Virtual Doesn’t Mean Artificial

Ever since online communication has become a regular way to communicate with people there has been a stigma that the connections people make in the virtual landscape or not as genuine as the ones created during face to face interactions.  While this may be the case for some people, it is does not apply to everyone.  The virtual communities that are built online are often times just as real as the ones made in person, if not more so.  This is especially true for those communities which are built around helping people with medical or psychological problems.  According to Gruman et. al. (2017), there are four factors that contribute to a positive sense of community among people: membership, influence, integration and fulfillment of needs, and shared emotional connection.

Membership within a community is often categorized by geographical location but is not limited to it.  Social boundaries, such as having experienced a mental disorder, can set boundaries, and create a sense of community.  Having similar experiences and the ability to share those experiences with others in a safe, potentially anonymous, setting provides people with a feeling of belonging.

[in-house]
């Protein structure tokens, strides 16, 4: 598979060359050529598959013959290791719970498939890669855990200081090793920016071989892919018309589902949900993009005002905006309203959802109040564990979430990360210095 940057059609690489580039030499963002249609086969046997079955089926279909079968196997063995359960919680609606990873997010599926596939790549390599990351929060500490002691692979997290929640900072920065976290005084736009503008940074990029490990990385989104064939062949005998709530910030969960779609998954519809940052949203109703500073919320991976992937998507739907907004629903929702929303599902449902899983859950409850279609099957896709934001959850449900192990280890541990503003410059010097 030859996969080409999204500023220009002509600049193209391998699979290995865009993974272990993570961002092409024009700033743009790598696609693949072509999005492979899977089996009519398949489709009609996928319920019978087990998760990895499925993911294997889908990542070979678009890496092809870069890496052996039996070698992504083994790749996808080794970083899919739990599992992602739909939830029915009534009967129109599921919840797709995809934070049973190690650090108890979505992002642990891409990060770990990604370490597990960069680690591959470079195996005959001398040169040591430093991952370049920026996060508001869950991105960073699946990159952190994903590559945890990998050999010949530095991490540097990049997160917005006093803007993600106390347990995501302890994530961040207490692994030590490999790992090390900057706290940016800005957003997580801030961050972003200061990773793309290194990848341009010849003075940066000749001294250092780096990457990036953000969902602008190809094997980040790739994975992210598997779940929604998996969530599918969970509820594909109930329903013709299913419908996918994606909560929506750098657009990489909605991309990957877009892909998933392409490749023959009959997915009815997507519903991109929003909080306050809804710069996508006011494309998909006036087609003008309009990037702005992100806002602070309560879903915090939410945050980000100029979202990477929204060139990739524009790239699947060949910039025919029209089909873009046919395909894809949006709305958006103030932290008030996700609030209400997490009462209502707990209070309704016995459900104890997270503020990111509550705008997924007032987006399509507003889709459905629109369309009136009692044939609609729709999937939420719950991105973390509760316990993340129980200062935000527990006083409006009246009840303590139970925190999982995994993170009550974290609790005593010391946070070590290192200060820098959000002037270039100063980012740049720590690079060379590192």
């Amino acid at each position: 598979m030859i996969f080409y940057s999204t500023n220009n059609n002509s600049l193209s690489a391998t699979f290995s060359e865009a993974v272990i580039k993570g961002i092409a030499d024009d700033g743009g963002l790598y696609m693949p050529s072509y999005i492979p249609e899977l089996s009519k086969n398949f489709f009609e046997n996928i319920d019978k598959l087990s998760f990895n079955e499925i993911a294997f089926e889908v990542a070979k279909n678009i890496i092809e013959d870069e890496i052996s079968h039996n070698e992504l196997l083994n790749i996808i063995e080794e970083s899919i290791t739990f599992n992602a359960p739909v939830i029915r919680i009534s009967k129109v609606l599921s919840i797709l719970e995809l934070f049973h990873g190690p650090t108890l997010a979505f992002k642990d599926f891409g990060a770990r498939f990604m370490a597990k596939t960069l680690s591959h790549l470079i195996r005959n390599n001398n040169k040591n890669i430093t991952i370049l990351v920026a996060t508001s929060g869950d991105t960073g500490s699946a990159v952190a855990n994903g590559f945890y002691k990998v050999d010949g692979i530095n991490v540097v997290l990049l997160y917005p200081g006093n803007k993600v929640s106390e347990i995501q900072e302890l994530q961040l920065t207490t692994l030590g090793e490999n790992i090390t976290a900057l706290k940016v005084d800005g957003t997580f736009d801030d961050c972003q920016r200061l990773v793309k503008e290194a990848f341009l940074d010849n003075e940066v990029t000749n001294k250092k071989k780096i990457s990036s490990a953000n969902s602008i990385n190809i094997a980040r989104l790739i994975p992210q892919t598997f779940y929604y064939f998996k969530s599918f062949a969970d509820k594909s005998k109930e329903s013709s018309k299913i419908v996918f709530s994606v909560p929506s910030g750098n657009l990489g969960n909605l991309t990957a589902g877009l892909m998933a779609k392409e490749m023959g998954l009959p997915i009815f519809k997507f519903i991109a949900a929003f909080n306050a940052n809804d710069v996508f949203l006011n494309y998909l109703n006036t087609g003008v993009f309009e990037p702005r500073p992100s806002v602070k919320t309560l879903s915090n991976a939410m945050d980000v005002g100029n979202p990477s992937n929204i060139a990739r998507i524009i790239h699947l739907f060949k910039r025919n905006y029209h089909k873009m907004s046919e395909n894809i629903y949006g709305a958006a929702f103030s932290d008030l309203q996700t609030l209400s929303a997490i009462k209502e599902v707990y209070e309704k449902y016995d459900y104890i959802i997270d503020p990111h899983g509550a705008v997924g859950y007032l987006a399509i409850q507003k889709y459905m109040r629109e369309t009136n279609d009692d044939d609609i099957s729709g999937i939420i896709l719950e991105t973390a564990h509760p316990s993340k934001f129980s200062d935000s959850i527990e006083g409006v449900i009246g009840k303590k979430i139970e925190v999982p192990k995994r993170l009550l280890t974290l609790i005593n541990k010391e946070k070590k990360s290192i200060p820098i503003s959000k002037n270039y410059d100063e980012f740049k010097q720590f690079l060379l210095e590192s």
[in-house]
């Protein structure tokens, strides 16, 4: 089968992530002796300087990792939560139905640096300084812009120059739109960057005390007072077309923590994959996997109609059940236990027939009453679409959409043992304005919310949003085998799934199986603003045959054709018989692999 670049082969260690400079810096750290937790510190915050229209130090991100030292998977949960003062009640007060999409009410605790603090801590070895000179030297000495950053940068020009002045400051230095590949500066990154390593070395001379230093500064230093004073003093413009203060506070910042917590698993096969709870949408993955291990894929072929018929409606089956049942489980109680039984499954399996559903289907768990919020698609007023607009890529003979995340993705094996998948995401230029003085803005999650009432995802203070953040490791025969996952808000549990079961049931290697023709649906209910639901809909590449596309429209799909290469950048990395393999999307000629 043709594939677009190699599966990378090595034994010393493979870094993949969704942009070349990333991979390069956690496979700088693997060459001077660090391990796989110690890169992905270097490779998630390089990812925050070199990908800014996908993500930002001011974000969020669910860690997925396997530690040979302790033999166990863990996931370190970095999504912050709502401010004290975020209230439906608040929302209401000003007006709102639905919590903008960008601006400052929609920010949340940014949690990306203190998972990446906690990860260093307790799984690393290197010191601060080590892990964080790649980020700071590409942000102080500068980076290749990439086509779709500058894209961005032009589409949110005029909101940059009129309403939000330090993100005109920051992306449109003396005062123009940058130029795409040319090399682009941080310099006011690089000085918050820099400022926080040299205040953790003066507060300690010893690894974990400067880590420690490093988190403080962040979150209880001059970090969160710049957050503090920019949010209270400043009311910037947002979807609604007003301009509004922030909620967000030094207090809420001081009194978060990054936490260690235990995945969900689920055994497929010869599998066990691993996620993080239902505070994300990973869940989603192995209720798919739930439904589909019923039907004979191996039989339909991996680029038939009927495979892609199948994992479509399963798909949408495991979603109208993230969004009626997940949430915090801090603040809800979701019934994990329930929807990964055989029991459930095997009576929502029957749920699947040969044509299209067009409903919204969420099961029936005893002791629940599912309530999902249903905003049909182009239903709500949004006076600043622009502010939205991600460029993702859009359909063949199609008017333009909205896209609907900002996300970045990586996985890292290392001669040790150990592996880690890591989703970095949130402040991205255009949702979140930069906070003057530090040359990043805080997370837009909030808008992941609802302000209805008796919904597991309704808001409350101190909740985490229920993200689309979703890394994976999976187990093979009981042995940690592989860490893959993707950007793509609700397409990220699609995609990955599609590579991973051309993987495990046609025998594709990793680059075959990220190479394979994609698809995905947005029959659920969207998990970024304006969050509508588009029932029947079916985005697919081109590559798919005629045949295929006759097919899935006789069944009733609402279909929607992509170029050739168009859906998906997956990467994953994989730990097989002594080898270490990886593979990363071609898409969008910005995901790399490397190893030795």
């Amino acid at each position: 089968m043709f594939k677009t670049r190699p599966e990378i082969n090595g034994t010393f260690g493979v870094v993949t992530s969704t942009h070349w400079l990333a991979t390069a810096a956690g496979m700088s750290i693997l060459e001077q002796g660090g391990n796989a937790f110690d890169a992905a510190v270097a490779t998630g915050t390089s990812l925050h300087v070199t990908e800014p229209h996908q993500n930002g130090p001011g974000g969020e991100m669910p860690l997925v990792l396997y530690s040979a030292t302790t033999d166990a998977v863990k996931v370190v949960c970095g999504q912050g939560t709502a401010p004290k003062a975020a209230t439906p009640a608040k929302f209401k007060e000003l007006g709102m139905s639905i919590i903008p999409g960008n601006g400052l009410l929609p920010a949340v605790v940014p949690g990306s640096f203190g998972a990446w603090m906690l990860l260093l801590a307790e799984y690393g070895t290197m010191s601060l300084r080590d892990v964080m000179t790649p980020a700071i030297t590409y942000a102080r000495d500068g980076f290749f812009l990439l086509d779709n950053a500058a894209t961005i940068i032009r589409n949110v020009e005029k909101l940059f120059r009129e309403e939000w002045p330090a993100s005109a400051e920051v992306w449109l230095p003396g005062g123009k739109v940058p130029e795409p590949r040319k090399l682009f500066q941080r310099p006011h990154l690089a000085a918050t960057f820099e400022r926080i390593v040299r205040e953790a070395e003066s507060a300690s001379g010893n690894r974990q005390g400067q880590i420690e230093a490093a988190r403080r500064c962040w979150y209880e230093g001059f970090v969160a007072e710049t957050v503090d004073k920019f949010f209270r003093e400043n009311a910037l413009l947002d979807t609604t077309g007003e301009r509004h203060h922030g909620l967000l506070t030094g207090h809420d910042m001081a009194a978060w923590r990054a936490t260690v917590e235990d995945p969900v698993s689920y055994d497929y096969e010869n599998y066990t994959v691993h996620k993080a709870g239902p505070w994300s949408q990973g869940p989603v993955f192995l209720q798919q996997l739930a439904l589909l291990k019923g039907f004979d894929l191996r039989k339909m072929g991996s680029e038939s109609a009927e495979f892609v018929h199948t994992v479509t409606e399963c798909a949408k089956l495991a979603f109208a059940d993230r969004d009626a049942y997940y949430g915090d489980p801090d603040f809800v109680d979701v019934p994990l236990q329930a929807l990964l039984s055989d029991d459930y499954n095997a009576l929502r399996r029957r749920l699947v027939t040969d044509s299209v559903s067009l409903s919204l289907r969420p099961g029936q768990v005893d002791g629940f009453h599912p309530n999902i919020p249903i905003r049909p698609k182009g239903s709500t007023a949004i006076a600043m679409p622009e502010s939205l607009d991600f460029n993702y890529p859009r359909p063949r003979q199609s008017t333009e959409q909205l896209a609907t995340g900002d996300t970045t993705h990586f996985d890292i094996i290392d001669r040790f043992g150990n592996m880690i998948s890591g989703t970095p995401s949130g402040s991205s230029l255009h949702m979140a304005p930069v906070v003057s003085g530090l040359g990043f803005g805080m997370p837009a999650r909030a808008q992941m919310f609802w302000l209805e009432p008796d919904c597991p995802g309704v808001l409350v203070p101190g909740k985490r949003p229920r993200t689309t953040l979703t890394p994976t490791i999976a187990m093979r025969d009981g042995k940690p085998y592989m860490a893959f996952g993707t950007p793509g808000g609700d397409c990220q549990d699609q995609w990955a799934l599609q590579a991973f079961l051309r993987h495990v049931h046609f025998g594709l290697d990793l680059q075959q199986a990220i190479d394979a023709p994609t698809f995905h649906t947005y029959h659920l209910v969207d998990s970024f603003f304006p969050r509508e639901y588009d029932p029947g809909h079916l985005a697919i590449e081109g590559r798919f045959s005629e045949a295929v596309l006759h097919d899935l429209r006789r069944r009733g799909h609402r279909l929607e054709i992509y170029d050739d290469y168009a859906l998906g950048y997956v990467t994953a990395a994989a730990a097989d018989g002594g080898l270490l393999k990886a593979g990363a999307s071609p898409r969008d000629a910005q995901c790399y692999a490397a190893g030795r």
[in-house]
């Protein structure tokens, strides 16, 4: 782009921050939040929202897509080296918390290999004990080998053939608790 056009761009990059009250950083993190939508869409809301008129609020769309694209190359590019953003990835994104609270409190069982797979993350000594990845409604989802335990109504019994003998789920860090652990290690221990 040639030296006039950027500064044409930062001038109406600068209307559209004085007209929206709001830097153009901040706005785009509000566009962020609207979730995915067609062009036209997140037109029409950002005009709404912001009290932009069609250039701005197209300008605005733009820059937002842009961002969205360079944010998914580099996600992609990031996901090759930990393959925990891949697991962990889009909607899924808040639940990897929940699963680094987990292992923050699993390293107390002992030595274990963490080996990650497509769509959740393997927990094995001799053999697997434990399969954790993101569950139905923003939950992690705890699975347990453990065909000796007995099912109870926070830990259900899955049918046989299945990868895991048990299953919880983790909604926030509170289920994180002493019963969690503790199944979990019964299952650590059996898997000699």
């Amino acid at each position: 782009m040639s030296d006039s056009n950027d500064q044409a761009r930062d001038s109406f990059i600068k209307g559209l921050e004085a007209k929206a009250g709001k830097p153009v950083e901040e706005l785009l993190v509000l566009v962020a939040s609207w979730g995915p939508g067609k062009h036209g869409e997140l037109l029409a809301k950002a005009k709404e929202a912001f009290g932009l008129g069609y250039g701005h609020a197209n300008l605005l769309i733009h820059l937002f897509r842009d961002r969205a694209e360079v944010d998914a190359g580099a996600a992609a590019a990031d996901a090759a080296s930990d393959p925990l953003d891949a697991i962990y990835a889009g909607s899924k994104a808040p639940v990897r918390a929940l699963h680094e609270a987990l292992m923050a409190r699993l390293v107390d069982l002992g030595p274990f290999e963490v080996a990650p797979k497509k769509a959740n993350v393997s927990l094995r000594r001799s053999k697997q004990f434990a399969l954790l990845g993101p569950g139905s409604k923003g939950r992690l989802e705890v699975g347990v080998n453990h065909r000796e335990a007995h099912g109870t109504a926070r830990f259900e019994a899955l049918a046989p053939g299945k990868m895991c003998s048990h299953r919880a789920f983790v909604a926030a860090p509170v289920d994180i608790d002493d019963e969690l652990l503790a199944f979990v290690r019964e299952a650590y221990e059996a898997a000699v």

The influence that a person has in their community, as well as the influence the community has over them, is another factor that determines affects sense of community.  In the case of virtual communities, the ability to message people directly can greatly increase the level of influence they feel they have on the group.  People may feel like they blend into the background when in person and surrounded by many people, something that is not necessarily the case in virtual groups.

The third factor in creating a sense of community is one of the greatest benefits of virtual communication.  Integrating into the community through shared resources and information is exactly what these groups are created for.  People join them to find more information on what they are going through and are able to learn directly from people who may have experienced the same thing.  For many people, this may be the only resource readily available to them.

The struggles and triumphs that result from experiencing a mental disorder create a bond with people that extends through the virtual landscape and connects them no matter what.  The emotional connection that people experience in person can be more intimate than that experienced through virtual, however the virtual connections can be very strong as well.

People may continue to discount the connections made through virtual means, however, it’s obvious that the sense of community that results from these connections is real.  The help that people can get through the virtual communities they become a part of can be invaluable and is a welcomed addition to our social world.



Gruman, J. A., Schneider, F. W., & Coutts, L. M. (Eds.). (2017). Applied Social Psychology:
Understanding and Addressing Social and Practical Problems(3rd ed.). Thousand Oaks, CA:Sage. ISBN 9781483369730

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